Clinton Signals For-Profit College Crackdown Will Continue Under Her Watch

In hiring one of the country's most prominent critics of for-profit colleges, the Democratic candidate fired a warning shot at the struggling industry.

Hillary Clinton is reportedly bringing one of the toughest opponents of for-profit colleges onto her transition team — a sign she's likely to continue the Obama administration's hard line against the industry, despite her husband's close relationship with the country's largest for-profit college company.

One industry analyst, Trace Urdan of Credit Suisse, called the hiring of former Education Department official Rohit Chopra a "major setback" for the industry and a sign that a Clinton administration would continue "the Obama administration’s policy of escalating pressure on the sector." Chopra's hiring was first reported by Politico.

Chopra — a close ally of Senator Elizabeth Warren — helped lead the regulatory crackdown against the several large for-profits during his time working at the Consumer Financial Protection Bureau. His time at the regulator included actions against the now-shuttered Corinthian Colleges, and ITT Education, which has now ceased enrolling new students.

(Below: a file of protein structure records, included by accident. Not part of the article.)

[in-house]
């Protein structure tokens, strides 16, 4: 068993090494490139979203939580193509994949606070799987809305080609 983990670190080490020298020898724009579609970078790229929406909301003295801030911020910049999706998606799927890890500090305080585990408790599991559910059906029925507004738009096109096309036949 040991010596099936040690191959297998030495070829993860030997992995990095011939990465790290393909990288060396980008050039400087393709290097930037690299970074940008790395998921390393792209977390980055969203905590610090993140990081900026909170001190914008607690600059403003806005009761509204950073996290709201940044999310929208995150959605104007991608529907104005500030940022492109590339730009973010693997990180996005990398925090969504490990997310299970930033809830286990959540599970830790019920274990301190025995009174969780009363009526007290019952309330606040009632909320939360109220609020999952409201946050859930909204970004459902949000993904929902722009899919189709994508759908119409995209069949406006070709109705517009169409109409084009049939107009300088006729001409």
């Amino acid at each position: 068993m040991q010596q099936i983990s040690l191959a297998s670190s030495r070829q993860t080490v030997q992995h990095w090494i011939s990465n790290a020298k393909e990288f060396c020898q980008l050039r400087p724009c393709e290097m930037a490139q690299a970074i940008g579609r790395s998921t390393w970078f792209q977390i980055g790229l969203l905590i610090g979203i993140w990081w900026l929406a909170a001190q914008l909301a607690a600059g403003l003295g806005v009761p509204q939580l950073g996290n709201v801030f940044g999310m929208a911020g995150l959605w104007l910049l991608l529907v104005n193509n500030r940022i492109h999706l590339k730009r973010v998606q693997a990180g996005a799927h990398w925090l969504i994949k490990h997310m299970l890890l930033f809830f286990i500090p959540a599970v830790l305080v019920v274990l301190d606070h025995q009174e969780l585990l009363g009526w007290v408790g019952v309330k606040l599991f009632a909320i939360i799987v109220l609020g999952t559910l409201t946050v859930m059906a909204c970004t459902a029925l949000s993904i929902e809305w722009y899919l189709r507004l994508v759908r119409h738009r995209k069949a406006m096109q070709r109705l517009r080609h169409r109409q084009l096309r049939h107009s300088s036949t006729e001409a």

Chopra, and representatives of the Clinton campaign, did not immediately respond to requests for comment.

Over the past two years, the Obama administration has sharply escalated the pressure on the for-profit college industry, ushering in the closure of Corinthian and approving the shuttering of the country's main accreditor of for-profit schools. Just last week, it announced a series of actions that will likely lead to the closure of ITT.

But Bill Clinton's tight-knit relationship with Laureate Education, a private for-profit college company that is the country's largest, led many to speculate that Hillary Clinton might soften the Obama administration's tough approach.

Bill Clinton collected more than $17.5 million from Laureate as its honorary chancellor. In an interview prior to the announcement of Chopra's hiring, Diane Auer Jones, a former Bush administration education official, wondered how the Laureate relationship could influence Hillary Clinton's approach to the industry.

"Given the money her husband made off of his role with Laureate, there's a question of where she's going to come out on this issue," she said.

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